Source: Business Standard, Jan 04, 2017
New Delhi: The services sector contracted for the second month in a row in December as cash crunch due to demonetisation took its toll on the biggest part of India’s economy.
With manufacturing also declining in December and its growth decelerating in the previous two months, the combined activities in the two sectors fell in these two months, signalling that GDP growth in the third quarter may come down. The combined activities declined the steepest in three years. The Nikkei India Services Purchasing Managers’ Index (PMI) stood at 46.8 in December, compared to 46.7 in November.
A reading below 50 shows contraction and the one above it denotes expansion. The downturn was broad-based by sub-sectors, with hotels and restaurants being the worst performers, according to Markit Economics, compiler of the data.
“The Indian service economy ended 2016 on a grim note, with the average PMI activity index reading for the October-December quarter being the lowest since early 2014,” said Pollyanna De Lima, economist at IHS Markit and author of the report.
The composite PMI Output Index recorded 47.6 in December, compared to 49.1 in November. “Combined with the manufacturing PMI, data suggest that Indian GDP is set to grow in Q3 2016-17, but a slowdown is likely,” Lima added. The government will release the advance estimates for 2016-17 later this week. However, PMI may not be factored into this as the index is not official data but a broad gauge of the economy.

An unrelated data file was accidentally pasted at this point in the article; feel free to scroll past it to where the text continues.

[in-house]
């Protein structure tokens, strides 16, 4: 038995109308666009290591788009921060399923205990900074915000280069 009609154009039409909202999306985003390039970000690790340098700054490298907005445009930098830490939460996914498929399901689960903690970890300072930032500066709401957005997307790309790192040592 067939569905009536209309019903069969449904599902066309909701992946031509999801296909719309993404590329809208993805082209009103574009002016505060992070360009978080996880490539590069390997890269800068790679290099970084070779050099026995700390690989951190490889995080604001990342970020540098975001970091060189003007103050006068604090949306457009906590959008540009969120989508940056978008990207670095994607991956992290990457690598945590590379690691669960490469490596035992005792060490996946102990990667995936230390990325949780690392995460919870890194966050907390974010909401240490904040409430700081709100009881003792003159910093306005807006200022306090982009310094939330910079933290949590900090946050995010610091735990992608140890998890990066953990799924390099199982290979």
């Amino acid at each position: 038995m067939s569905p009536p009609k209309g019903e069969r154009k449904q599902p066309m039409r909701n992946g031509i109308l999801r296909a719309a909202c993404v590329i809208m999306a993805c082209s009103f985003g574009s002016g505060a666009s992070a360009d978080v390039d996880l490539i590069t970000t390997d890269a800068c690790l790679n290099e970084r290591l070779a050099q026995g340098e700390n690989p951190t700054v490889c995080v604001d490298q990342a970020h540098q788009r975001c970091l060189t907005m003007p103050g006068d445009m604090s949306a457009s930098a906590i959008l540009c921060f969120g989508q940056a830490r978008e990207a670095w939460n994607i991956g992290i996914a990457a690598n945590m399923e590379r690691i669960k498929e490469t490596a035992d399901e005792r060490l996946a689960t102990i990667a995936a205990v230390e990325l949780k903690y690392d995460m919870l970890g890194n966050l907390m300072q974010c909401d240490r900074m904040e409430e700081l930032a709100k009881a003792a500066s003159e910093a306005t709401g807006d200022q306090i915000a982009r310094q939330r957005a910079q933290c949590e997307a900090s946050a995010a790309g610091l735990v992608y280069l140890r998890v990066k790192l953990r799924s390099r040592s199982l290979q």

In spite of higher backlogs, service providers made cutbacks to staffing levels during December. That said, the drop in employment was only fractional, thereby continuing a trend of broadly stagnant work forces that was evident throughout 2016. A similar trend of fractional job losses was seen among goods producers.
Indian services providers signalled optimism on the 12-month outlook during December although the level of optimism has fallen to the third-lowest in 11 years of data collection, the survey said.
“Of concern, business confidence among service providers plunged to one of the lowest in the series’ 11-year history, suggesting that an imminent rebound from the rupee demonetisation downturn is unlikely,” Lima said.
Although there are expectations of a rebound in demand in the coming 12 months, worries toward the speed of the recovery following the cash recall hampered confidence, Markit Economics said.